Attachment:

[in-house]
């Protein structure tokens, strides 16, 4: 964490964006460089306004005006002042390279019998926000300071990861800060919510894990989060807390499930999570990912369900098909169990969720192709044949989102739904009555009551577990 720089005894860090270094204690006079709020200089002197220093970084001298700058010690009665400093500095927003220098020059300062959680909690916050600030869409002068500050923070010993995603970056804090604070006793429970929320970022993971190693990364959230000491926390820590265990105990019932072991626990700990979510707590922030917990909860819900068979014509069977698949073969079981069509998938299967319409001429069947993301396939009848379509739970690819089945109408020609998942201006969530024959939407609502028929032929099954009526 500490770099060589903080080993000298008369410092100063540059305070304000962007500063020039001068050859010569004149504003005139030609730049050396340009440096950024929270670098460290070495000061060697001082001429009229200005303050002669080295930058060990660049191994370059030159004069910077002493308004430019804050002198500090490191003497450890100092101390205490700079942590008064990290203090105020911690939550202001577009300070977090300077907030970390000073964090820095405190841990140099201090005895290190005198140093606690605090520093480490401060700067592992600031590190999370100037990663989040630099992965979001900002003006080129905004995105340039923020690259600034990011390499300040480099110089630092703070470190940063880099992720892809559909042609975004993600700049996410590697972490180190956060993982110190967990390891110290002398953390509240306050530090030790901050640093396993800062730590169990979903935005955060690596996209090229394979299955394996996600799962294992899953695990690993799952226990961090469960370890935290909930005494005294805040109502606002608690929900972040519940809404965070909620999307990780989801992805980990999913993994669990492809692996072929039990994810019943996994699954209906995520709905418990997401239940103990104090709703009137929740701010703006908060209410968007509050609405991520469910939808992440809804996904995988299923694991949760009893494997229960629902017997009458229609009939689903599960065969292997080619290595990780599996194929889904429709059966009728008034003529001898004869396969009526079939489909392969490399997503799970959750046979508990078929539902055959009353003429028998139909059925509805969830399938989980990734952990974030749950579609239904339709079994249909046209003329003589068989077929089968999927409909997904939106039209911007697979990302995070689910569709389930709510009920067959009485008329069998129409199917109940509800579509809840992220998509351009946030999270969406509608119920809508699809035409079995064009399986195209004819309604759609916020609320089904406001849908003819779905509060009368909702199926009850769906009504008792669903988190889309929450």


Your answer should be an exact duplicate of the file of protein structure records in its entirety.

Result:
[in-house]
């Protein structure tokens, strides 16, 4: 964490964006460089306004005006002042390279019998926000300071990861800060919510894990989060807390499930999570990912369900098909169990969720192709044949989102739904009555009551577990 720089005894860090270094204690006079709020200089002197220093970084001298700058010690009665400093500095927003220098020059300062959680909690916050600030869409002068500050923070010993995603970056804090604070006793429970929320970022993971190693990364959230000491926390820590265990105990019932072991626990700990979510707590922030917990909860819900068979014509069977698949073969079981069509998938299967319409001429069947993301396939009848379509739970690819089945109408020609998942201006969530024959939407609502028929032929099954009526 500490770099060589903080080993000298008369410092100063540059305070304000962007500063020039001068050859010569004149504003005139030609730049050396340009440096950024929270670098460290070495000061060697001082001429009229200005303050002669080295930058060990660049191994370059030159004069910077002493308004430019804050002198500090490191003497450890100092101390205490700079942590008064990290203090105020911690939550202001577009300070977090300077907030970390000073964090820095405190841990140099201090005895290190005198140093606690605090520093480490401060700067592992600031590190999370100037990663989040630099992965979001900002003006080129905004995105340039923020690259600034990011390499300040480099110089630092703070470190940063880099992720892809559909042609975004993600700049996410590697972490180190956060993982110190967990390891110290002398953390509240306050530090030790901050640093396993800062730590169990979903935005955060690596996209090229394979299955394996996600799962294992899953695990690993799952226990961090469960370890935290909930005494005294805040109502606002608690929900972040519940809404965070909620999307990780989801992805980990999913993994669990492809692996072929039990994810019943996994699954209906995520709905418990997401239940103990104090709703009137929740701010703006908060209410968007509050609405991520469910939808992440809804996904995988299923694991949760009893494997229960629902017997009458229609009939689903599960065969292997080619290595990780599996194929889904429709059966009728008034003529001898004869396969009526079939489909392969490399997503799970959750046979508990078929539902055959009353003429028998139909059925509805969830399938989980990734952990974030749950579609239904339709079994249909046209003329003589068989077929089968999927409909997904939106039209911007697979990302995070689910569709389930709510009920067959009485008329069998129409199917109940509800579509809840992220998509351009946030999270969406509608119920809508699809035409079995064009399986195209004819309604759609916020609320089904406001849908003819779905509060009368909702199926009850769906009504008792669903988190889309929450």